Scouts bring rakes, smiles to Knickerbocker cleanup

The third-grade girls of Bay Village Brownie Troop 70034 – along with some siblings – spent a recent afternoon raking, weeding and cleaning up the grounds of the Knickerbocker Apartments under the guidance of building superintendent Dan Hubbard (center).

Girl Scout Brownie Troop 70034 composed of third-grade girls from Westerly School in Bay Village arrived at the Knickerbocker Senior Apartments on April 11 to help clean up the debris on the lawn and flower beds which accumulated during this past winter.

This project is one of many projects throughout the year which help the girls earn their Community Service badge. Armed with their own rakes and garden gloves the girls, accompanied by their troop leader Amber Dent and several mothers, went right to work raking leaves, removing twigs and stones from around bushes and benches and even pulling some weeds.

The girls packed large bags to the brim and carried them to the dumpster. At times the bags were almost as tall as the girl who carried them. We were surprised to see three boys working alongside the girls. The boys each had a sister in the troop. The youngest boy, a kindergartener, took a bag back to the dumpster. He just wasn't quite tall enough to lift the bag to the top, so reporter and Knickerbocker resident Bruce Leigh hoisted the bag over the side and into the dumpster. Bruce, a former Boy Scout, reminds us that for scouts of any age it's all about teamwork.

The team worked diligently in spite of the nippy air. Asked what they thought of the Knickerbocker from their perspective, Brownie Phoebe Sutherland commented, "It's the best place ever. It's a good environment."

Lucy Mastromatteo said, "I think it's a nice place to live."

Hannah Dixon summed it up nicely by adding, "It's awesome."

The girls wanted to know if we lived at the Knickerbocker, did we like it, did we have friends who lived there and was it a nice place to live? Of course the answer was yes on all counts. We were encouraged by the fact that these young ladies were interested in our lives and our opinions. After all, there are quite a few years between us. We found the girls very insightful for their age and willing to share their thoughts. Abbie Dent even introduced me to "Scratch" Dent, a tiny gray koala bear she brought along to "help."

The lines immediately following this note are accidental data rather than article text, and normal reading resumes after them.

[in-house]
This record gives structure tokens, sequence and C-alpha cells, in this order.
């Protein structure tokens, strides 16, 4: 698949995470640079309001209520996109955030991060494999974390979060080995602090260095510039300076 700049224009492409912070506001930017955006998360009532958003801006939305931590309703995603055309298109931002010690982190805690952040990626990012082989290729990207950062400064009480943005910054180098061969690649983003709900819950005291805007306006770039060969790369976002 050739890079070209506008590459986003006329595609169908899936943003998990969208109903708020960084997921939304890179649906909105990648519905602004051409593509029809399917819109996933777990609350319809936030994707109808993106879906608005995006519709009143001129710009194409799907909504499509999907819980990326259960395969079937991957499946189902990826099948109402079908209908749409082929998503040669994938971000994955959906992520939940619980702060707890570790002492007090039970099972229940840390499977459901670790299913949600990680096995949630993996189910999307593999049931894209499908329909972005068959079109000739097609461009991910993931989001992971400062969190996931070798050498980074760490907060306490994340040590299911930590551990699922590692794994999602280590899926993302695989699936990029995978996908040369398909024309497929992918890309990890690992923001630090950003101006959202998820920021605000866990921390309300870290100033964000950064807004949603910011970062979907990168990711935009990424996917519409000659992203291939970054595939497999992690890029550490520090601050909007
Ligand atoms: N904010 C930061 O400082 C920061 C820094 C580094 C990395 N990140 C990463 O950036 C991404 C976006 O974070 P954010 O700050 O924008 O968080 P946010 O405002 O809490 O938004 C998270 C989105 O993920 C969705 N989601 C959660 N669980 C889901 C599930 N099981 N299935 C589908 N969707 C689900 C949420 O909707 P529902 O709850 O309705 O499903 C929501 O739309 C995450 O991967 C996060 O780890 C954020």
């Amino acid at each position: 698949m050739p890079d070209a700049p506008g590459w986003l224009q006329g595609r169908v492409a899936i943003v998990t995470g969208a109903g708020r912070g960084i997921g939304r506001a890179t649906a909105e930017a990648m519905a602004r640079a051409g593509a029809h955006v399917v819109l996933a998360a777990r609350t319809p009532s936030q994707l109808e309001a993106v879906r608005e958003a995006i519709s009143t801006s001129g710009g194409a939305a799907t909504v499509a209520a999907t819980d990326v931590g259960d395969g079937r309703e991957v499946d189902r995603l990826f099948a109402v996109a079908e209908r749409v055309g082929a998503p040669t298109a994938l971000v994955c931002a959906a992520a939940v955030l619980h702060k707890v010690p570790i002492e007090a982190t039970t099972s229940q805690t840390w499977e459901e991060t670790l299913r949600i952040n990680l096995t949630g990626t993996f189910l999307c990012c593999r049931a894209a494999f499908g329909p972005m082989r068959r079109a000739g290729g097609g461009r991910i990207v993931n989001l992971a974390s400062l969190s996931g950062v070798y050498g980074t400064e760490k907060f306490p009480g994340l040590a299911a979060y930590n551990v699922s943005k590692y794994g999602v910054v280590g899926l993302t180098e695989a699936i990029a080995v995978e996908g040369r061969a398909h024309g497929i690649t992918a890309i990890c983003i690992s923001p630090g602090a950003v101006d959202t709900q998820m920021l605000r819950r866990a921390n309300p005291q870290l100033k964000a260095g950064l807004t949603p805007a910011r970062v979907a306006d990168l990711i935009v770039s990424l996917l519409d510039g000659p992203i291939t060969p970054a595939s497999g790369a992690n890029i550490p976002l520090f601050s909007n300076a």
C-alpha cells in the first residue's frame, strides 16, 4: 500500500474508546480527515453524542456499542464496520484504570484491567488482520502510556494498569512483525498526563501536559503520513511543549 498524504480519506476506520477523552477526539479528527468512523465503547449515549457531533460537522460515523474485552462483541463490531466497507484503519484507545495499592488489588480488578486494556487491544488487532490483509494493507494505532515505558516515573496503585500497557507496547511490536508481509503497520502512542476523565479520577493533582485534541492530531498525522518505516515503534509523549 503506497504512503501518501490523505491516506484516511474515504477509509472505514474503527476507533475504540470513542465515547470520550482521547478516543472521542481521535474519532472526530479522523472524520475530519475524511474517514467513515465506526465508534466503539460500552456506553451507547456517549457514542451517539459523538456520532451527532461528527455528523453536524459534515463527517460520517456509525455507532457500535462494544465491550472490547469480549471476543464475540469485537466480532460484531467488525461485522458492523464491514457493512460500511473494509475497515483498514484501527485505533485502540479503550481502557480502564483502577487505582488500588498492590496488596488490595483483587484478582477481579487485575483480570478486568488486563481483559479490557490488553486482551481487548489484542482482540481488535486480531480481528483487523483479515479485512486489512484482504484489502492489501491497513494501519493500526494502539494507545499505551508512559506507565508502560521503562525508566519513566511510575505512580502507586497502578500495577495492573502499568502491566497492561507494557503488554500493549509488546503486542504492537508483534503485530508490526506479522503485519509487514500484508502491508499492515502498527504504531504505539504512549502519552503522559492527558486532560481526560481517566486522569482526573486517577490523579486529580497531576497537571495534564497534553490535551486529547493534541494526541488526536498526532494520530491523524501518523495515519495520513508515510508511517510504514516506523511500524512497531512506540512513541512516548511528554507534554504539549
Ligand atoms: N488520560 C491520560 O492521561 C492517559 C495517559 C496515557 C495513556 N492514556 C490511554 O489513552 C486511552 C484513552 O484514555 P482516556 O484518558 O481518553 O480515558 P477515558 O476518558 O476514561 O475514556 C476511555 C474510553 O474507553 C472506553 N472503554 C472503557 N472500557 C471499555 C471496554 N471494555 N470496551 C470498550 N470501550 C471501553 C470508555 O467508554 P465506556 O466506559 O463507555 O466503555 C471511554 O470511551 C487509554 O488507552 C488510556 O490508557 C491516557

Girl Scout Brownies meet once a month after school to plan their projects and learn the basics of scouting. Brownies are the second level in the Girl Scout program. Daisies are in kindergarten or five years old. Girl Scouts are accepted through age eighteen. The Campus Girl Scout program is available to college girls who wish to be active in scouting on campus. This program focuses mainly on community service. On March 12, 2014, Girl Scouts of the USA celebrated its 102nd anniversary.

The residents of the Knickerbocker would like to thank the scouts and their helpers. We appreciate your hard work. Even though our flowers aren't quite in bloom, our yard was a splash of spring color that afternoon. Your bright clothes, colorful rakes and huge smiles and grins delighted all the seniors who were fortunate to witness the Girl Scout Brownies and their helpers spruce up our grounds and help us keep our yard and neighborhood beautiful.

Bruce Leigh and Dianne Borowski

Bay Village

Read More on Community Service
Volume 6, Issue 8, Posted 10:38 AM, 04.15.2014